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Distributed for Campus Verlag

Cyberscience 2.0

Research in the Age of Digital Social Networks

At the start of the twenty-first century, the Internet was already perceived to have fundamentally changed the landscape for research. With its opportunities for digital networking, novel publication schemes, and new communication formats, the web was a game-changer for how research was done as well as what came after—the dissemination and discussion of results. Addressing the seismic shifts of the past ten years, Cyberscience 2.0 examines the consequences of the arrival of social media and the increasing dominance of big Internet players, such as Google, for science and research, particularly in the realms of organization and communication.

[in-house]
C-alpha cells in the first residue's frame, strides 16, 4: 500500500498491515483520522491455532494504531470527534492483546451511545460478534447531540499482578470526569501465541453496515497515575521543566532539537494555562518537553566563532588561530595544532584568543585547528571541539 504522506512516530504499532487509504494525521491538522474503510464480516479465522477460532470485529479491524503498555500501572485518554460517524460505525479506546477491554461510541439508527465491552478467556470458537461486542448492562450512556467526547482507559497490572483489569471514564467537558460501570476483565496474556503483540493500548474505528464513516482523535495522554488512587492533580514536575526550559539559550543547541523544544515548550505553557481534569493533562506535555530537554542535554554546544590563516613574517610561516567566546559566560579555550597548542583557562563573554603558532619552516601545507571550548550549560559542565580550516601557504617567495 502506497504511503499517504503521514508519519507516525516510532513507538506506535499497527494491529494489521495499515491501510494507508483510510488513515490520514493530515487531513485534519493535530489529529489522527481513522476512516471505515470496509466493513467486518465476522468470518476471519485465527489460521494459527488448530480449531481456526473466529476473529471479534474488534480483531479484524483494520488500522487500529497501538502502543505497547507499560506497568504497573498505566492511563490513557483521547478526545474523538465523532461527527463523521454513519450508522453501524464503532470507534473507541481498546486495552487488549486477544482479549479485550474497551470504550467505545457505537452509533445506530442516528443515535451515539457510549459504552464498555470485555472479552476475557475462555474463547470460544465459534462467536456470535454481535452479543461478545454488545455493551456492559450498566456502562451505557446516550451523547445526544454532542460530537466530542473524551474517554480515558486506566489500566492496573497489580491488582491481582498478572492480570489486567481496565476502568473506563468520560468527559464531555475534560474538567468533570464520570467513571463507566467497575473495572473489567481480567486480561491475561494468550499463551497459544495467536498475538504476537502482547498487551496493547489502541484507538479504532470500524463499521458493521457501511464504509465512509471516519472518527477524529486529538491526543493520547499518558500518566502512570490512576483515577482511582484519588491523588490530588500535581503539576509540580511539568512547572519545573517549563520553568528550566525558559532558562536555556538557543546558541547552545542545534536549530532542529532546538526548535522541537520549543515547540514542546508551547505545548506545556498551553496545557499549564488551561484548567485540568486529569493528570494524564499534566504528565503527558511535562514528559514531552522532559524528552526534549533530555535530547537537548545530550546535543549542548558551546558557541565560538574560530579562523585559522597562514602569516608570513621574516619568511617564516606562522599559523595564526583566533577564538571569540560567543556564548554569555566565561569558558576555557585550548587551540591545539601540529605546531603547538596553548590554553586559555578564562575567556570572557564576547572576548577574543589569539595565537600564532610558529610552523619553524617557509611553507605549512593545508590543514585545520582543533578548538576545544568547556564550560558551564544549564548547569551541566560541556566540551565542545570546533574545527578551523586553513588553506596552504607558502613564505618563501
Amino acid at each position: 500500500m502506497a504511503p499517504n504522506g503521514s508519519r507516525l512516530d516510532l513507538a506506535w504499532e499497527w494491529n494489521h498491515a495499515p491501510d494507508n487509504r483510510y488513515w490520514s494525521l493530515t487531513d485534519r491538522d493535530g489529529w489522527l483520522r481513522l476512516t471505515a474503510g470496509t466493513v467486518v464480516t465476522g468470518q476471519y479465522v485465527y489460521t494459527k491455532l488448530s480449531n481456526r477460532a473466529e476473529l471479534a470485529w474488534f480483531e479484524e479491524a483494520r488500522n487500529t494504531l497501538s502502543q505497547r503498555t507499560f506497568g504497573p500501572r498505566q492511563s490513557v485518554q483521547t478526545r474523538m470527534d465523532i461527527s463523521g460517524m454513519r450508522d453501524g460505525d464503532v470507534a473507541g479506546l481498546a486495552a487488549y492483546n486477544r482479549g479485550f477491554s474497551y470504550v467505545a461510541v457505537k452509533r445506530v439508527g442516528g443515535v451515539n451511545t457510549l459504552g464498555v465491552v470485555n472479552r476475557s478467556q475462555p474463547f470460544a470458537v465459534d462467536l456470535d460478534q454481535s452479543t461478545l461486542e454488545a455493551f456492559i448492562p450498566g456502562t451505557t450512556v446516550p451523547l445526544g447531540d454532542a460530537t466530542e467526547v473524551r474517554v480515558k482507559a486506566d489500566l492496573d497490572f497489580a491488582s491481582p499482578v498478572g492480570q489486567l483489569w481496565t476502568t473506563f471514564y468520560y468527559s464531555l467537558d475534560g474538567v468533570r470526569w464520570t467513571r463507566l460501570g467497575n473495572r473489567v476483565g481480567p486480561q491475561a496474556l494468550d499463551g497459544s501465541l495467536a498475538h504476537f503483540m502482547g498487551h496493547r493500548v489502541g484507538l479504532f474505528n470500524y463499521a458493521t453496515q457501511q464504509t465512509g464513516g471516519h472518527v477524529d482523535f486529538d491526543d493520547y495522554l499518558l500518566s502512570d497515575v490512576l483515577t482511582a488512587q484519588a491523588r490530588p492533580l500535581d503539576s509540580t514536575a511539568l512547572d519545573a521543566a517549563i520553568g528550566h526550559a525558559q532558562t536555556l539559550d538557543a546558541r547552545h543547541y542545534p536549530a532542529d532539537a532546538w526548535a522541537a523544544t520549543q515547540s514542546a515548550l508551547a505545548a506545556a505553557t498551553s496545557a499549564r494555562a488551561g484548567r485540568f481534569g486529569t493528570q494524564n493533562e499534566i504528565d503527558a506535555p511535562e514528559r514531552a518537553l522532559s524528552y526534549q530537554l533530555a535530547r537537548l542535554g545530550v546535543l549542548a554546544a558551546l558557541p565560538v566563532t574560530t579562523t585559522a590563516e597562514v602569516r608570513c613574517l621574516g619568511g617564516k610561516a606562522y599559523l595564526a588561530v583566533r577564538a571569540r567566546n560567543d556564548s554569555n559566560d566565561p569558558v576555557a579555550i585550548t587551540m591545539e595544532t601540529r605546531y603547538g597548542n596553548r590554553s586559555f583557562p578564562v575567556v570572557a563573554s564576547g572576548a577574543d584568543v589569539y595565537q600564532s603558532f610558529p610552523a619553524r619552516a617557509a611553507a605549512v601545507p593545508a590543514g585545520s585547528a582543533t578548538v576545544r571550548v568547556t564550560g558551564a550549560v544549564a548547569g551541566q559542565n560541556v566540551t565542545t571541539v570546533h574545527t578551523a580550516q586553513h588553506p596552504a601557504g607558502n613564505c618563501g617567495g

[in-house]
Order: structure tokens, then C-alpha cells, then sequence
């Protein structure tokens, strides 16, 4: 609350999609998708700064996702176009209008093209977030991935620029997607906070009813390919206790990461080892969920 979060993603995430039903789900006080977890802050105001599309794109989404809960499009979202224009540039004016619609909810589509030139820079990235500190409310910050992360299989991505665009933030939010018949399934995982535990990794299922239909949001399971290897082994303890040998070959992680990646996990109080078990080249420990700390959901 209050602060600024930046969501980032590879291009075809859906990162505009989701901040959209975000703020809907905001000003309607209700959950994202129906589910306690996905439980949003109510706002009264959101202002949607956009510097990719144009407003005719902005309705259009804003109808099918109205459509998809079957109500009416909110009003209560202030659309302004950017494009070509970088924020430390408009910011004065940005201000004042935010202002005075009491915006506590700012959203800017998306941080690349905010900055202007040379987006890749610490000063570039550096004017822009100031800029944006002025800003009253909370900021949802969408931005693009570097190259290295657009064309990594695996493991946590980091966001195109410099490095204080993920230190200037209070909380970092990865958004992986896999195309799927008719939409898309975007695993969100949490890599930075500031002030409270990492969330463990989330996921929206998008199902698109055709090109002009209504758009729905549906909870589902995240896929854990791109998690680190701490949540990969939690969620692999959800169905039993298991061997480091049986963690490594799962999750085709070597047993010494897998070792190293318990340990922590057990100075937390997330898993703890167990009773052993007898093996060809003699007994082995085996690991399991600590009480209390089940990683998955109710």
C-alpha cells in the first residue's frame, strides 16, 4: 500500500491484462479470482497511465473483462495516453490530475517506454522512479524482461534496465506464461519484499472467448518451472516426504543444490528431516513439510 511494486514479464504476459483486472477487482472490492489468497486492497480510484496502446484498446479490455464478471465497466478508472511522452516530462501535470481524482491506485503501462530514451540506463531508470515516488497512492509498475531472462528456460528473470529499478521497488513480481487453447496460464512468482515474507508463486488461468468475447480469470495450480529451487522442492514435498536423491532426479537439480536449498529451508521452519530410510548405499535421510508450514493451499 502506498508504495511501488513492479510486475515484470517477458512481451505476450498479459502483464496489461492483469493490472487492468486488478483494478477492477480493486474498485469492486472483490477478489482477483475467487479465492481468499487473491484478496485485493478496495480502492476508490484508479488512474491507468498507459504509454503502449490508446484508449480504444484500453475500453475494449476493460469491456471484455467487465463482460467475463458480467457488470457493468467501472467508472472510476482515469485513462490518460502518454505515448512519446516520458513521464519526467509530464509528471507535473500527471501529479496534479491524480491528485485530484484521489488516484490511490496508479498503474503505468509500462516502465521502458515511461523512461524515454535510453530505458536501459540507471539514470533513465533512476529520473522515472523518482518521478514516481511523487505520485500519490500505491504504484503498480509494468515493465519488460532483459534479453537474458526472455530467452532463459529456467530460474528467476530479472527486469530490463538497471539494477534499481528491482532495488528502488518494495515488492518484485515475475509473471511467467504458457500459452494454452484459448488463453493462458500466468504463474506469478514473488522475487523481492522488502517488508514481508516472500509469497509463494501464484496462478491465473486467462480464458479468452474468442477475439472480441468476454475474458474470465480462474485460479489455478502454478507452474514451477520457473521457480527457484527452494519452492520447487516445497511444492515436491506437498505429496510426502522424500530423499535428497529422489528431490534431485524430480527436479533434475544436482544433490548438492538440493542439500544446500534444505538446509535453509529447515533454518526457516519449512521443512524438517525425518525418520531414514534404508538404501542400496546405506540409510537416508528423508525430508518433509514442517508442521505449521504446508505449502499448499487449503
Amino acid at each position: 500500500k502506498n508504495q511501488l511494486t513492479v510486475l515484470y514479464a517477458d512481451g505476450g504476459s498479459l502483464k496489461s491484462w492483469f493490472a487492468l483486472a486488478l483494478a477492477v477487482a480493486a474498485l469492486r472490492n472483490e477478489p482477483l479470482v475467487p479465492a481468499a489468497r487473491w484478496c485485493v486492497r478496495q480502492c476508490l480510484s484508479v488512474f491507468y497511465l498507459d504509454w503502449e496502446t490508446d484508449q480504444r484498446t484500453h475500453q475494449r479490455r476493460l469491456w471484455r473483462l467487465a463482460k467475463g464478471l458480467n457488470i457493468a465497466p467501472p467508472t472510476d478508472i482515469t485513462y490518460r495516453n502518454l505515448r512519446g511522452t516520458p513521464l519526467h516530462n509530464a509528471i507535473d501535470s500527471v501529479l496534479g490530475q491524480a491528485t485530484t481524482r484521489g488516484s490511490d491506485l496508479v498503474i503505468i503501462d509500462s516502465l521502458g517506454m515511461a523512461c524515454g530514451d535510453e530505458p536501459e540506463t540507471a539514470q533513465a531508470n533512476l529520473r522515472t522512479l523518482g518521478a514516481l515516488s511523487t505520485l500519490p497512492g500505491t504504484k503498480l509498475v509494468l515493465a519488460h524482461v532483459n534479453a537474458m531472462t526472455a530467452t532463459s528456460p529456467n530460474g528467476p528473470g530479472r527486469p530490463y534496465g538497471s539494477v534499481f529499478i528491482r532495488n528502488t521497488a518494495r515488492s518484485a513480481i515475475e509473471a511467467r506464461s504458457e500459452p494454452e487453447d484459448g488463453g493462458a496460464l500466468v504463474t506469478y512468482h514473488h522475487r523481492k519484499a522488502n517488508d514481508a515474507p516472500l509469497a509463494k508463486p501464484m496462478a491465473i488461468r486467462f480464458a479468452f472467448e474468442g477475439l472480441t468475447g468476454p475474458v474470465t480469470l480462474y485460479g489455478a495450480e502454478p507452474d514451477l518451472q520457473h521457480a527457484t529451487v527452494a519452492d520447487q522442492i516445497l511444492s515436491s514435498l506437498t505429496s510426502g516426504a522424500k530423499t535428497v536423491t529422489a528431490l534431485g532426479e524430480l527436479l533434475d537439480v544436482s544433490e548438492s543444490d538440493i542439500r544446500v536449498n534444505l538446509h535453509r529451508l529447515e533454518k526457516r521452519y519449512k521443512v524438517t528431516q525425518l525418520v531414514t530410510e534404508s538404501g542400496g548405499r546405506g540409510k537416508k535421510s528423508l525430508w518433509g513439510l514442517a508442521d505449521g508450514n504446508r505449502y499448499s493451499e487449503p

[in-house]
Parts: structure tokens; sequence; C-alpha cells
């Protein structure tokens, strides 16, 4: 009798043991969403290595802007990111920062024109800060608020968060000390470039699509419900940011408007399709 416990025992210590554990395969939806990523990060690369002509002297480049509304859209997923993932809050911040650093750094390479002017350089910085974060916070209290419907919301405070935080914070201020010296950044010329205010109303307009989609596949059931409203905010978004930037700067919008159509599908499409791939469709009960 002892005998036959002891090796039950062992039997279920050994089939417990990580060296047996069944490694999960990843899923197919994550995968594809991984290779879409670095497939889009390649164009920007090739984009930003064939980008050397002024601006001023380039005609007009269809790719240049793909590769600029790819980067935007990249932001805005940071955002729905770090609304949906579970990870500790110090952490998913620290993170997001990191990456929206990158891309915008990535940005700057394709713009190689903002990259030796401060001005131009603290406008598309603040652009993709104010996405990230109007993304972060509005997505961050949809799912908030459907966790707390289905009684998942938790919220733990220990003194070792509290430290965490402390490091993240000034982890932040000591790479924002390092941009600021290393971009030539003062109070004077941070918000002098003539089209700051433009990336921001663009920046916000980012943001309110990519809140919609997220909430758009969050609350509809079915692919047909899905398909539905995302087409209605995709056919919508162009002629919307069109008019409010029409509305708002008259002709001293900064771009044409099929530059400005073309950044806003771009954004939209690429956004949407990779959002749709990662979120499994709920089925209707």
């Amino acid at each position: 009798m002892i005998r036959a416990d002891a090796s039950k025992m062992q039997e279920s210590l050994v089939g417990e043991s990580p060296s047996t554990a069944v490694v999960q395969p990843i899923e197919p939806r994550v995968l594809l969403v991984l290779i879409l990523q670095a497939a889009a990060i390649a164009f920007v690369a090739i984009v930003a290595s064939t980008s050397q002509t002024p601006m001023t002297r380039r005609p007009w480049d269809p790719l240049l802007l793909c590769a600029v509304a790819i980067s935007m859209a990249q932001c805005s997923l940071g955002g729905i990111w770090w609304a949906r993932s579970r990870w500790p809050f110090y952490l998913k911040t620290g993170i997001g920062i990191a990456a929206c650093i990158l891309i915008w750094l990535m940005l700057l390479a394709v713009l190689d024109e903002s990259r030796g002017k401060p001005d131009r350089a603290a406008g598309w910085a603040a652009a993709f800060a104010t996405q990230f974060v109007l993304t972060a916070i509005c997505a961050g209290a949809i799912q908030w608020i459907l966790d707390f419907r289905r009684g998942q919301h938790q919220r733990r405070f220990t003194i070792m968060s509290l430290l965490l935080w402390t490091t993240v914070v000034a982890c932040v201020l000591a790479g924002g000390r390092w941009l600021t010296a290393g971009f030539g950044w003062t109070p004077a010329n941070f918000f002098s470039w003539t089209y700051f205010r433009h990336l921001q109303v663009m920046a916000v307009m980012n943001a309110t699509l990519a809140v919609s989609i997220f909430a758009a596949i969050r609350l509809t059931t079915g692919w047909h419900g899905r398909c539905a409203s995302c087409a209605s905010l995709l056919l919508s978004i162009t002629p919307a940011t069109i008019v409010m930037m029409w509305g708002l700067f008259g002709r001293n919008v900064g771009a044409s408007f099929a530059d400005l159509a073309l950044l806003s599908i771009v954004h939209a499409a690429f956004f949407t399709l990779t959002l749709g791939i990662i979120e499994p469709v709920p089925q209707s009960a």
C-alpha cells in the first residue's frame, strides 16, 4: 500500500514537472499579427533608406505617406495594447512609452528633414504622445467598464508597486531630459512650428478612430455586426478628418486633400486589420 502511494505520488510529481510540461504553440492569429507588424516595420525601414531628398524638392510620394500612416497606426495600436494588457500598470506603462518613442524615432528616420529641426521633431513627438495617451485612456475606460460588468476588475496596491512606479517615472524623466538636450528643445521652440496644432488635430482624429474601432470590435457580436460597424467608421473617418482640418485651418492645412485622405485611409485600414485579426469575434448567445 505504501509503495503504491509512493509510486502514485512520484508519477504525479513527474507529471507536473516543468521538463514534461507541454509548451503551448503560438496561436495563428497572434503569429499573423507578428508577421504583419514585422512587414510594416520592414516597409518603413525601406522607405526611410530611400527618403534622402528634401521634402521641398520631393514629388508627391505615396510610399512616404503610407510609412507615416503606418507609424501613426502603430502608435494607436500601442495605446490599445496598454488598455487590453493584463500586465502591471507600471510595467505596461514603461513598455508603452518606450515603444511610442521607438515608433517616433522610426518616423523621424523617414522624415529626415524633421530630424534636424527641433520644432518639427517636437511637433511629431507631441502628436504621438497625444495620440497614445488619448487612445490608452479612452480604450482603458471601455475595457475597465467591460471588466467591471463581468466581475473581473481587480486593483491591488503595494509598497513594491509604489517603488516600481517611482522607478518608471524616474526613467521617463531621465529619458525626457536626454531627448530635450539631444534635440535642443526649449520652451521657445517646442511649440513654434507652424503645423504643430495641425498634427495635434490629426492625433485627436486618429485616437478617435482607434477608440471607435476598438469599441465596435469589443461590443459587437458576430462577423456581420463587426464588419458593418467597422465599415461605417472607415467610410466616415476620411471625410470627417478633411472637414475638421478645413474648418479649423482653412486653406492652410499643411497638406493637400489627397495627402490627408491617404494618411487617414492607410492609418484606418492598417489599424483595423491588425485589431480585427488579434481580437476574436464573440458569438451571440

237 pages | 5 1/2 x 8 3/8 | © 2012


Computer Science

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Table of Contents


1. Introduction
1.1 Cyberscience 1.0 Revisited
    1.2 Web 2.0 and Cyberscience
    1.3 Conceptual Framework and Methods
2. Case Studies
2.1 Social Network Sites
    2.2 Microblogging
    2.3 Collaborative Knowledge Production—The Case of Wikimedia
    2.4 Virtual Worlds—The Case of Second Life
    2.5 Search Engines—The Case of Google
3. Cross-Cutting Analysis
3.1 Interactivity as a Crucial Category
    3.2 New Windows in the Ivory Tower
    3.3 Academic Quality and Digital Social Networks
    3.4 Information Overload or Information Paradise?
    3.5 Between Transparency and Privacy
    3.6 Towards Democratization of Science?
4. Overall Conclusions and Outlook
4.1 Maturing Cyberscience
    4.2 The Cyberscience 2.0 Prospects
    4.3 An Ambivalent Overall Assessment

List of Tables
List of Figures

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